Keynesians think we needed a bigger economic stimulus. They say if we had just spent enough, the economy would be growing now. This theory has never been proven -and can’t be proven – because if it fails, supporters can always claim more money was needed But what they fail to realize is that the author of this theory, John Maynard Keyenes – a British economist, said that the money used as stimulus should first come from our own coffers – not be borrowed from creditors.
There may indeed be two ways to fix the economy, after all, there is usually balance in Nature. One way, as the Keynesians believe is for government to spend money stimulating the economy. Once enough money is spent, so the theory goes, the economy will begin to grow. Kind of like putting kindling under wet wood – enough kindling and it will eventually burn.
Their opponents believe that the best way to improve the economy is to let businesses flourish. Remove restrictions, lower taxes and leave them alone. Kind of like stacking the firewood, soaking it with kerosene and throwing in a lit match. Supporters point to companies like Microsoft. The company makes money, hires thousands of people who then spend money in the economy. You’ve heard this called “Voodoo Economics” and “Trickle Down Economics” I call it common sense. Afterall, Capitalism is only a methodology. It is neither good nor evil, it is simply a reflection of those who manage it.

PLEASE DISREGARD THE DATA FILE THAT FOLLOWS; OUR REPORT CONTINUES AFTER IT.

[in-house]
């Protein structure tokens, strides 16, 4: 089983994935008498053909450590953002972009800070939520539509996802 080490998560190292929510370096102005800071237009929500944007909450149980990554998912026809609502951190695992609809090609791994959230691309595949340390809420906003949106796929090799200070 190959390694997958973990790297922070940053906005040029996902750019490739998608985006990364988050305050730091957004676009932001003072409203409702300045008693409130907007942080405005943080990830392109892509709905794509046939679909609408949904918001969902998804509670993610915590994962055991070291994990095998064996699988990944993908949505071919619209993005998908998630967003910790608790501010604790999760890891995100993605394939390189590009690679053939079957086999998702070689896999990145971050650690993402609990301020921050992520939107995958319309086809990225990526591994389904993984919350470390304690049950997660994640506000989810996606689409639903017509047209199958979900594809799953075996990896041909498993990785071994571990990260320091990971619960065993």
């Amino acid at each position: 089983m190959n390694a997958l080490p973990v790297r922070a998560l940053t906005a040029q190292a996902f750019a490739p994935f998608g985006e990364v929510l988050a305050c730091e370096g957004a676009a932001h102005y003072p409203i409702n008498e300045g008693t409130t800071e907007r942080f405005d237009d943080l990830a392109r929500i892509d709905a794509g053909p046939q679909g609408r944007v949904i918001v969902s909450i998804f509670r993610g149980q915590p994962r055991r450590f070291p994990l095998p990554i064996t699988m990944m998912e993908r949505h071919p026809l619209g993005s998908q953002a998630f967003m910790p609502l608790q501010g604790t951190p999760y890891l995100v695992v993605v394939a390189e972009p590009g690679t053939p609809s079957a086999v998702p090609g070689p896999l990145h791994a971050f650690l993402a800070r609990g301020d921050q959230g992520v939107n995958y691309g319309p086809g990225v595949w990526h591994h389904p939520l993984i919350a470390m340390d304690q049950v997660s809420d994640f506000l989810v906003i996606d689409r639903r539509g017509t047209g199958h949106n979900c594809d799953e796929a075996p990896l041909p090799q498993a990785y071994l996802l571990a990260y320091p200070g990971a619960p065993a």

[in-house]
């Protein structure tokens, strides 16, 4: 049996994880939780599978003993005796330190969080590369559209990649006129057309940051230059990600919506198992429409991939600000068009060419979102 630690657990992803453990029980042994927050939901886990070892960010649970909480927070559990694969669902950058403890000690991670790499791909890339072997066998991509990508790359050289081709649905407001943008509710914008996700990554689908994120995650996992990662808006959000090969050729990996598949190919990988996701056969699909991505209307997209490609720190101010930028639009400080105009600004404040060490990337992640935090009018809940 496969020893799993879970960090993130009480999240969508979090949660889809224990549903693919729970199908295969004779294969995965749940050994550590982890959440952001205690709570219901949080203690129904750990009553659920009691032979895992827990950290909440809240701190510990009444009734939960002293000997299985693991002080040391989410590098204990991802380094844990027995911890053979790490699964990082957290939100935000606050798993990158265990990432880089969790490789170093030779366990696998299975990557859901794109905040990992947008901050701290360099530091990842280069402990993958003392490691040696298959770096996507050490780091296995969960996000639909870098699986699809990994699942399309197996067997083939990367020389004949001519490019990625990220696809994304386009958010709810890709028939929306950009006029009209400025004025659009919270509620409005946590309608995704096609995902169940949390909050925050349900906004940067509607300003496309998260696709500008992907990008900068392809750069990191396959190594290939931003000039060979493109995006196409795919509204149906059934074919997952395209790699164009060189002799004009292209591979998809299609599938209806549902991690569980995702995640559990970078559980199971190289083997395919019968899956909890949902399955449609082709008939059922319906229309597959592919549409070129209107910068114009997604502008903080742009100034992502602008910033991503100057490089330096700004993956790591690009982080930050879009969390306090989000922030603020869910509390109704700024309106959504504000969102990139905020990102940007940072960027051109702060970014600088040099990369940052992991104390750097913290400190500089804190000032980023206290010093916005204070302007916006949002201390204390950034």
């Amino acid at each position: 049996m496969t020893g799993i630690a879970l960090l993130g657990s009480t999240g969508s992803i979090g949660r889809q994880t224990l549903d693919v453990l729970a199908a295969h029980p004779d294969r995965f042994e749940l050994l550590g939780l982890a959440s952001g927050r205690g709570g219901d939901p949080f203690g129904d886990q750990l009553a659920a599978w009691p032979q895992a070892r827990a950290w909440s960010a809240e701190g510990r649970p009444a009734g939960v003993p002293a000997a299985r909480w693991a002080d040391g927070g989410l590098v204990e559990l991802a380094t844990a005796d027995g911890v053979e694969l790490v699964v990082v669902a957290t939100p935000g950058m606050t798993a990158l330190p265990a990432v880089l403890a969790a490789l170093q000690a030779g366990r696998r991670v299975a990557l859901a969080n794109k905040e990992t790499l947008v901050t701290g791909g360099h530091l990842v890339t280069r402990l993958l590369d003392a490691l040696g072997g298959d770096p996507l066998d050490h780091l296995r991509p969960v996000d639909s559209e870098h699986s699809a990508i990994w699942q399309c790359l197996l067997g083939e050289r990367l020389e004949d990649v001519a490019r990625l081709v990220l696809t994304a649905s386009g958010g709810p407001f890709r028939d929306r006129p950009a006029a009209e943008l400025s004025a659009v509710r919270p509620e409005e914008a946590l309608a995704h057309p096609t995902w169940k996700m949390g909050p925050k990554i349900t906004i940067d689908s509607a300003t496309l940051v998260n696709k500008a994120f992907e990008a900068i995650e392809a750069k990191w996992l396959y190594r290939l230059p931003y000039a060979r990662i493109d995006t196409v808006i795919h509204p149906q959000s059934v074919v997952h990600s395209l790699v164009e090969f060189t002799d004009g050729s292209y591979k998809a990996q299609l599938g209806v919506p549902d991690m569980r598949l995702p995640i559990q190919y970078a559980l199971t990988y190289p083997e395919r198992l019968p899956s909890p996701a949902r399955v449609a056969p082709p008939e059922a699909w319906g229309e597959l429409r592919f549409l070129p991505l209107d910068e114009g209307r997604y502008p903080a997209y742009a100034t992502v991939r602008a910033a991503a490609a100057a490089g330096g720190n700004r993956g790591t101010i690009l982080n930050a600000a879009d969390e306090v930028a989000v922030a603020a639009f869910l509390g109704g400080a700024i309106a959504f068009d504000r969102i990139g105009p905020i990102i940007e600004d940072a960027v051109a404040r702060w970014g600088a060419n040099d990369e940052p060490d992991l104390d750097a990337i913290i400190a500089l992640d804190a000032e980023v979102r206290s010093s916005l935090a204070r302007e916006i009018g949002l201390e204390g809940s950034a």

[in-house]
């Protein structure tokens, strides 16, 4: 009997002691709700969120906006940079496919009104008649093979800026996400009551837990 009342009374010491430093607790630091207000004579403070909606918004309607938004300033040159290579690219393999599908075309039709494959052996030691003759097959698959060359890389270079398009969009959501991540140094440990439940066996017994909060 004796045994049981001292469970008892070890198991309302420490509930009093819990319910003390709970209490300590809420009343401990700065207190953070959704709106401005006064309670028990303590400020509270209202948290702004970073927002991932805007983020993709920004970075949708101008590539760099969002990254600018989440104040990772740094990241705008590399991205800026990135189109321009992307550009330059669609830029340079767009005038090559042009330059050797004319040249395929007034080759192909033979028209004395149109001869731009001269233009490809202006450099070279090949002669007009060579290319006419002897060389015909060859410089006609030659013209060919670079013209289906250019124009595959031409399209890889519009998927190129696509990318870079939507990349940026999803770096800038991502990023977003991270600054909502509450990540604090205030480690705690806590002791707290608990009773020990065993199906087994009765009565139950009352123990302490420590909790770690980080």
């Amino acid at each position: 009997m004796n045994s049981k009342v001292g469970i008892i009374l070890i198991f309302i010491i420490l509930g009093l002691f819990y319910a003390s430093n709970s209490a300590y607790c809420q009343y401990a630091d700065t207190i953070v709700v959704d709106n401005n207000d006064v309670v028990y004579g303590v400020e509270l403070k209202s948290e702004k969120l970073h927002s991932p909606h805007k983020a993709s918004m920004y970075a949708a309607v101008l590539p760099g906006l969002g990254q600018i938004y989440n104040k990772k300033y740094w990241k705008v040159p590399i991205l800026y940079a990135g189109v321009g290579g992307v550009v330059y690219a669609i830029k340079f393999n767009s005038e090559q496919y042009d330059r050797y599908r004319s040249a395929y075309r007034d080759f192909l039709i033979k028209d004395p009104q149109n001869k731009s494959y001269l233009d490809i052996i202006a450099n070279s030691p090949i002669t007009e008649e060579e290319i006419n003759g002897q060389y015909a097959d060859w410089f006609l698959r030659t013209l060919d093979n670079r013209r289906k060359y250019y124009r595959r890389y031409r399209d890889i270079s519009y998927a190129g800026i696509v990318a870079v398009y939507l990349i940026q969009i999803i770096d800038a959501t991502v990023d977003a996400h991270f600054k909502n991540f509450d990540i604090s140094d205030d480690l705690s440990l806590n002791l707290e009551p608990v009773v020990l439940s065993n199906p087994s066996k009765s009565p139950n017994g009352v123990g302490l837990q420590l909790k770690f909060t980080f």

If you’re starting from zero, both ways, at least theortically, will work. The basic requirement is that you spend your own supplies to do it. You are not allowed to borrow firewood, kindling or fuel in either case. Those are the rules. Both methods have an equal chance to be successful in getting the economy (or the fire) going.
Now the downsides. If the Keynesians are wrong, we have huge debts that we can never repay, high unemployment, food shortages, sky high interest rates and rampant poverty. Sound familiar?
If the others are wrong, we are left with unregulated, immoral and otherwise profiteering businesses. Such businesses oppress workers and exploit the environment. You’d think the Unions would support this plan as it would help them grow as they did in the 1920’s and 1930’s.
Assuming the worst case means trying to do two things at once: First, trying to make the right choices and Second, blaming the other side if it doesn’t work. This ultimately leads to inaction on both sides. It’s like stacking the kindling, firewood and kerosene next to the fire pit, but not lighting a fire. Gridlock. No results.
Instead of assuming the worst case, and blaming the other side, I have an idea. Let’s all assume for a minute that we all want the best outcome – a fire, and that others who put us in the position to consider the best outcome (those who want a fire) really want us to succeed. Let’s further assume that each of us comes to the table with our own interests, promises made, dirty laundry and past decisions. Let us also assume that we want to do the best possible job to safeguard, defend and promote our fire by teaching who we are as a fire starter, why it matters in the larger scheme of things, and how we measure behaviors we consider consistent with that assumption.
Finally, Let’s assume that if enough positive energy is put into our venture, that whether we reach our targets or not, we will be better for having tried.